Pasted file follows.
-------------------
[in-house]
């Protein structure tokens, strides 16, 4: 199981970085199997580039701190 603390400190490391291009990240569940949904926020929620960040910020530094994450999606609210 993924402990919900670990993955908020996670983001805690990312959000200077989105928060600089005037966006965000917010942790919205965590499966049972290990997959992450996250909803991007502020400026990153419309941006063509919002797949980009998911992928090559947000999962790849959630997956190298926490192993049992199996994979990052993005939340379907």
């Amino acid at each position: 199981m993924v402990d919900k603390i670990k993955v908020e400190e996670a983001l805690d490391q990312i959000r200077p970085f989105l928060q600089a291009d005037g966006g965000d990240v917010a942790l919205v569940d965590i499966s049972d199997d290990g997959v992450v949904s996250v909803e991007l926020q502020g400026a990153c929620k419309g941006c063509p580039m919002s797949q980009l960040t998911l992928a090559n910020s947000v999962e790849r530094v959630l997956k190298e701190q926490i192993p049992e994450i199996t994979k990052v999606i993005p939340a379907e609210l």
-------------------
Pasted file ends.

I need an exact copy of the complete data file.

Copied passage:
[in-house]
């Protein structure tokens, strides 16, 4: 199981970085199997580039701190 603390400190490391291009990240569940949904926020929620960040910020530094994450999606609210 993924402990919900670990993955908020996670983001805690990312959000200077989105928060600089005037966006965000917010942790919205965590499966049972290990997959992450996250909803991007502020400026990153419309941006063509919002797949980009998911992928090559947000999962790849959630997956190298926490192993049992199996994979990052993005939340379907």
């Amino acid at each position: 199981m993924v402990d919900k603390i670990k993955v908020e400190e996670a983001l805690d490391q990312i959000r200077p970085f989105l928060q600089a291009d005037g966006g965000d990240v917010a942790l919205v569940d965590i499966s049972d199997d290990g997959v992450v949904s996250v909803e991007l926020q502020g400026a990153c929620k419309g941006c063509p580039m919002s797949q980009l960040t998911l992928a090559n910020s947000v999962e790849r530094v959630l997956k190298e701190q926490i192993p049992e994450i199996t994979k990052v999606i993005p939340a379907e609210l």